This year, many agreed, major, consequential changes will have to be made. These might include having the county run the city's Fire Department and library, which council members seemed to believe would reduce costs.
Finance director Patty Kong estimates that without a way to reduce growing costs, the gap between city general fund revenues and expenditures would increase to $7 million and $9 million in 2011-12 and 2012-13, respectively, even if the city fixes the deficit this year without reserves. The biggest reason for the budget gap is growing employee compensation costs, officials said.
Council member Ronit Bryant said that if voters are ever expected to support a tax measure to help fund services, the city would have to have "its own house in order," which would likely mean major cuts to employee compensation.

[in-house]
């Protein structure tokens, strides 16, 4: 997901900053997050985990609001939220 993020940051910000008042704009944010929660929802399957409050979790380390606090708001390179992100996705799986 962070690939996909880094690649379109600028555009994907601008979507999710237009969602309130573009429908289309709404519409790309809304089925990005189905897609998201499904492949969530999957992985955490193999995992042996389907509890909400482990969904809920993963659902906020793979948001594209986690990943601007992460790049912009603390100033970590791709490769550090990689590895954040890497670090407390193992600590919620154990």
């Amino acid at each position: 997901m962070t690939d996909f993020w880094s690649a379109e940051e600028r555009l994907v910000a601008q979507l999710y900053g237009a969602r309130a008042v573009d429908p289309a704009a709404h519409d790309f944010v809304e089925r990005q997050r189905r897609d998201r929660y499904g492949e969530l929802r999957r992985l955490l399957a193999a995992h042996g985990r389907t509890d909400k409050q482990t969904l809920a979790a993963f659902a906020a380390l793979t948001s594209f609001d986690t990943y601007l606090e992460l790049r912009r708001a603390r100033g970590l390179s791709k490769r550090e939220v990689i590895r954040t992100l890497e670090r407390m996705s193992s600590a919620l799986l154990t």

City staff proposed filling $1 million of the gap with cuts to employee compensation. Another $3.5 million to $4 million could come from cuts to city services, which council members took to mean employee layoffs. Another $500,000 to $1 million could come from new revenue sources, such as recreation fees. Specific proposals are expected in the coming months.
The city's Senior Center was cited as an example of how fees could be generated. By having one entrance and exit, the city could start collecting fees, especially for non-residents, or start charging for parking or rental of the building on weekends.
Council member Mike Kasperzak and others said residents would likely balk at paying more fees for less services in a recession, while city employees get compensation increases. Council members Laura Macias and Margaret Abe-Koga continued to press the council to find ways to increase revenue, however, though most seemed to favor cutting services instead.
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